3. ...
  1. Editors in Columbus today opined on who/what the next state superintendent should not be. (Columbus Dispatch, 4/18/16)
  2. Score one for Scooter Computer and Mr. Chips at last? Folks in central Ohio schools say that the first wave on online state testing is going well so far this year. Although I’m pretty sure that same story ran last year after the first week too. And last year’s was such a disaster that some districts were ready to dust off their abaci and slide rules. Just ask anyone. (Columbus Dispatch, 4/17/16) A couple of Dayton-area school districts were caught unaware by a change in science testing rules for their high school freshmen. I’m sure all those kids will be fine (the issue arose because they were accelerated in science as 8th graders), but take a good look at the difference in language used by the district reps between Kettering and Northmont over the exact same situation. Miles apart in attitudes toward testing. Also note the Northmont folks would have had trouble giving the test via pencil and paper if they’d been required to. Just sayin’. (Dayton Daily News, 4/17/16) Finally, folks in Elyria schools must believe their kids
  3. ...

Is career and technical education (CTE) a path into the middle class for today’s high school students? It’s certainly the goal as modern day CTE attempts to give students the skills and training required for long-term success in today’s high-growth industries.

Unfortunately, little is known about whether “new vocationalism” improves student outcomes. In an effort to shed some more light on the topic, Fordham partnered with Shaun M. Dougherty of the University of Connecticut to study CTE in Arkansas. The new report, Career and Technical Education in High School: Does It Improve Student Outcomes?, uses a rich set of data from the Arkansas Research Center (ARC) to follow three cohorts—more than one hundred thousand students—from eighth grade through college and/or the workforce.

The key findings include:

  • Students with greater exposure to CTE are more likely to graduate from high school, enroll in a two-year college, be employed, and earn higher wages.
  • CTE is not a path away from college: Students taking more CTE classes are just as likely to pursue a four-year degree as their peers.
  • Students who focus their CTE coursework are 21 percent more likely to graduate high school compared to otherwise similar students (and they see
  • ...

In a new policy proposal from Brookings, researchers suggest a straightforward way to help the thousands of students who fall behind each year to catch up: individualized tutorials. The proposal is based on a model developed in 2004 by Match Education at its high school. Match—a highly respected charter network with four campuses that span grades pre-K–12—implements a high-dosage tutoring program at all of its schools.

In 2014, Match formed SAGA Innovations as a vehicle to extend its model into traditional public school systems. It works like this: Two students who have fallen behind in math are paired with a single tutor. Tutorials occur every school day, in addition to regular math classes. The small tutor-to-student ratio allows for individualized instruction and meaningful relationships. Students begin at the lowest math skill they have yet to master and then progress into more advanced work as their proficiency improves. Frequent assessments measure progress and pinpoint new areas for growth.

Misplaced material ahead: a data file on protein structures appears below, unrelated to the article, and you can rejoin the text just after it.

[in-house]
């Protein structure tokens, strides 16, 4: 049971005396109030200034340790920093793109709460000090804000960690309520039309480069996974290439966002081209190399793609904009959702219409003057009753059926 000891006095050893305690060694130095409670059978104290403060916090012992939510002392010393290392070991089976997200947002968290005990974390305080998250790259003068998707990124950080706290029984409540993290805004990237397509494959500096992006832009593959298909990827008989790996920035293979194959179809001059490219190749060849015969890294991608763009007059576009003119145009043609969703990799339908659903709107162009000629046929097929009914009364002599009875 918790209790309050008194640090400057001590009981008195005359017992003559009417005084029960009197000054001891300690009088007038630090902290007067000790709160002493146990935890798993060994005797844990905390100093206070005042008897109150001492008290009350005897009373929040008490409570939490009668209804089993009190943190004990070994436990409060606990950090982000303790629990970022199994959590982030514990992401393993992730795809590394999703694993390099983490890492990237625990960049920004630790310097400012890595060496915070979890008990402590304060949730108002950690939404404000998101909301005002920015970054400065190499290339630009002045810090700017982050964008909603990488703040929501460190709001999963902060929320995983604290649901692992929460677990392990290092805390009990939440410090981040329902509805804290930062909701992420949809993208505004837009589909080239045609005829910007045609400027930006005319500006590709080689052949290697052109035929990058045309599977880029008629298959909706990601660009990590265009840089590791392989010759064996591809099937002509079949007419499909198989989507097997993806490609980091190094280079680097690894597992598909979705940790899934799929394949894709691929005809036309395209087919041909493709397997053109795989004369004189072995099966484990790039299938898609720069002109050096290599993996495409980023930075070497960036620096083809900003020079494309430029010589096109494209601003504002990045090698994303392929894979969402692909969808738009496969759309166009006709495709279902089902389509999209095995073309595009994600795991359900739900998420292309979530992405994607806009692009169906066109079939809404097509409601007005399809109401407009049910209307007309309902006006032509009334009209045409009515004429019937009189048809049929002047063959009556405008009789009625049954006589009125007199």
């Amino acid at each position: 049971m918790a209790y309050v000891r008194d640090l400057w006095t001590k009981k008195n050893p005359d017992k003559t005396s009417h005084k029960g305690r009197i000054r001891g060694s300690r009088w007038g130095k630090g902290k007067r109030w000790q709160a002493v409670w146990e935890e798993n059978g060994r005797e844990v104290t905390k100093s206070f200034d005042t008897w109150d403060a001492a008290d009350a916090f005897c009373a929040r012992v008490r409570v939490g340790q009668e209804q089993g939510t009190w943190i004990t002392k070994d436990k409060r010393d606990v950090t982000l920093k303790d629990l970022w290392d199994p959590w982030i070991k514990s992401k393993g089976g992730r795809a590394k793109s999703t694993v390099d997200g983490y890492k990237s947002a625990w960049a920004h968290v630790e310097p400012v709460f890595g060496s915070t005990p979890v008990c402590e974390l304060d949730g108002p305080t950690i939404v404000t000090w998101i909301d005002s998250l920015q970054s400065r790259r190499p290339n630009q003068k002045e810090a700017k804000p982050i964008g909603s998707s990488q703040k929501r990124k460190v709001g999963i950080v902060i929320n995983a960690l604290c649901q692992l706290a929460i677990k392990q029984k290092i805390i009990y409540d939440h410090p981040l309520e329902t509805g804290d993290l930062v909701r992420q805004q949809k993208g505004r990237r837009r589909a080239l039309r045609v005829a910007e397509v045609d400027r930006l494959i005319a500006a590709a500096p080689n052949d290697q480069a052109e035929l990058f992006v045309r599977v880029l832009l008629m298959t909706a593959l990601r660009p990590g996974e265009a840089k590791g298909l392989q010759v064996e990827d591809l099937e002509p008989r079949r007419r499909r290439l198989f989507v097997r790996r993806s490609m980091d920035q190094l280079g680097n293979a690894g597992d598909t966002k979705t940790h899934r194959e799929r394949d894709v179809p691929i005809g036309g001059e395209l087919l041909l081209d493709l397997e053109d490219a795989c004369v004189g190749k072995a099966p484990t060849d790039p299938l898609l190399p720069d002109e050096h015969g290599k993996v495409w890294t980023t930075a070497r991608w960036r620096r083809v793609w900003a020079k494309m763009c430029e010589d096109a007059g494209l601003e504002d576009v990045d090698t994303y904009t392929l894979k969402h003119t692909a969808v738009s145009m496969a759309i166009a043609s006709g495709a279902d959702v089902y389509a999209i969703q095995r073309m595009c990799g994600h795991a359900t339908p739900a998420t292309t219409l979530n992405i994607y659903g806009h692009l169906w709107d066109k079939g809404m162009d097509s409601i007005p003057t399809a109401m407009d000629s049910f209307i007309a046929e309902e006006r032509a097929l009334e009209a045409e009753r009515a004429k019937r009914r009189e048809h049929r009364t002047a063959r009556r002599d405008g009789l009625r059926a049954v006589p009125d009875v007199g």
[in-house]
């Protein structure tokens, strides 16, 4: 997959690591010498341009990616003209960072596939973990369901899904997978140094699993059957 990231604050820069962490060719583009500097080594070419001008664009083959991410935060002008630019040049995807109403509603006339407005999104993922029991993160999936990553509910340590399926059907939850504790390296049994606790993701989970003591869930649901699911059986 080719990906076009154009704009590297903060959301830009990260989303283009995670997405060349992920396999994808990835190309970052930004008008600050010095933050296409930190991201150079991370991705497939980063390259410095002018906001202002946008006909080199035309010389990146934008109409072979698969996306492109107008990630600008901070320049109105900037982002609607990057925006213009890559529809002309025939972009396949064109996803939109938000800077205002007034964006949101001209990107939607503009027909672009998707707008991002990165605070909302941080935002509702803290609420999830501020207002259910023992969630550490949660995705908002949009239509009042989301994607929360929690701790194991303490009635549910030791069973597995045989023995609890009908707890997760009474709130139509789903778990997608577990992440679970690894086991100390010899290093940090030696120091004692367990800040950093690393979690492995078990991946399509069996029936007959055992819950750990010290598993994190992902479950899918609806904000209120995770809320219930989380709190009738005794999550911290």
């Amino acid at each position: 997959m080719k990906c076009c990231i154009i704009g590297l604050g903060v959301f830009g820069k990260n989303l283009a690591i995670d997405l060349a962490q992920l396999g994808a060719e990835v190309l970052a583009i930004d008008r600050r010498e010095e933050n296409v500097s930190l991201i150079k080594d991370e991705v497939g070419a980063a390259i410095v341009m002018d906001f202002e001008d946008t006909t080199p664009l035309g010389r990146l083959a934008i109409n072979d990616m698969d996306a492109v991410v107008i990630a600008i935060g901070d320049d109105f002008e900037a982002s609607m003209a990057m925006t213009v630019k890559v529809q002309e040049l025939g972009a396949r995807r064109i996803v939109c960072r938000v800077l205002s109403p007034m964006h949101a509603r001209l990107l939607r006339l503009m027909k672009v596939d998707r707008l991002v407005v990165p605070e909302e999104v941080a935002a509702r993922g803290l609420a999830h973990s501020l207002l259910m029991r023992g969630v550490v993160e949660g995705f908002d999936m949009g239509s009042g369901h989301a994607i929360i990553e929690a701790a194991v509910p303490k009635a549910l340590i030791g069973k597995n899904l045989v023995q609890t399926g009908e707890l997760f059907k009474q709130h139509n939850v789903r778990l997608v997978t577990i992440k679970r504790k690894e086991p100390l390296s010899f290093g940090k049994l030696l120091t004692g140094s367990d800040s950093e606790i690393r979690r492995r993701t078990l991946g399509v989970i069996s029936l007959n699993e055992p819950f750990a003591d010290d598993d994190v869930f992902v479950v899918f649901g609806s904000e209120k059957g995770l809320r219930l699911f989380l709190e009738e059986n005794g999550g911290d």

To test how this program would fare in traditional public schools, researchers conducted a large-scale, randomized controlled trial during the 2013–14 school year in twelve disadvantaged Chicago high schools. With the help of Chicago Public Schools (CPS), researchers identified over 2,700 incoming male ninth and...

  1. Who’s that writing letters to the editor of the Boston Globe? Why it’s our very own Aaron Churchill, taking some exception to a previous Globe story on school closure. (Boston Globe, 4/14/16)
  2. I’m a bit late in getting to this, but here is a guest commentary from state Sen. Tom Sawyer urging action on e-school regulations in Ohio. (Akron Beacon Journal, 4/13/16)
  3. Negotiations between Dayton Public Schools’ board and Supt. Lori Ward concluded this week without agreement. Ward will step down in June. (Dayton Daily News, 4/13/16) Ditto for district Treasurer Craig Jones. (Dayton Daily News, 4/14/16) Anyone the DPS board interviews for the superintendent position will have to answer the question, “What will YOU do to keep us from having our own version of the Youngstown Plan enacted?” And don’t forget that a clock is ticking on Dayton in that regard and that any new supe may have as little as 2 years to fix a long-broken system to avoid takeover by an Academic Distress Commission. (Dayton Daily News, 4/14/16)
  4. Speaking of the Youngstown Plan, the first meeting of the new Academic Distress Commission in that district finally happened on
  5. ...
Shaun M. Dougherty

Recently, there has been increased interest in career and technical education as a mechanism to create pathways to college and employment. This increased interest has occurred despite the fact that, aside from two studies on career academies, there is relatively little high-quality evidence about whether and how CTE provides educational and work-related benefits to students. In my new report with the Fordham Institute, Career and Technical Education in High School: Does It Improve Student Outcomes?, we capitalized on the willingness of state agencies to partner with us and share data as a way to answer these questions. Our ability to produce answers is related to the rich datasets from Arkansas that enabled us to translate this data and available computing power into actionable policy findings.

In the past, roughly one in five students took three or more high school courses in a field classified under career and technical education. But some recent evidence suggests that the number of students taking a larger share of CTE courses may have receded during the expansion of high-stakes, test-based accountability. Very little of the data accumulated in recent years has been examined to explain how major shifts in policy and educational practice may have...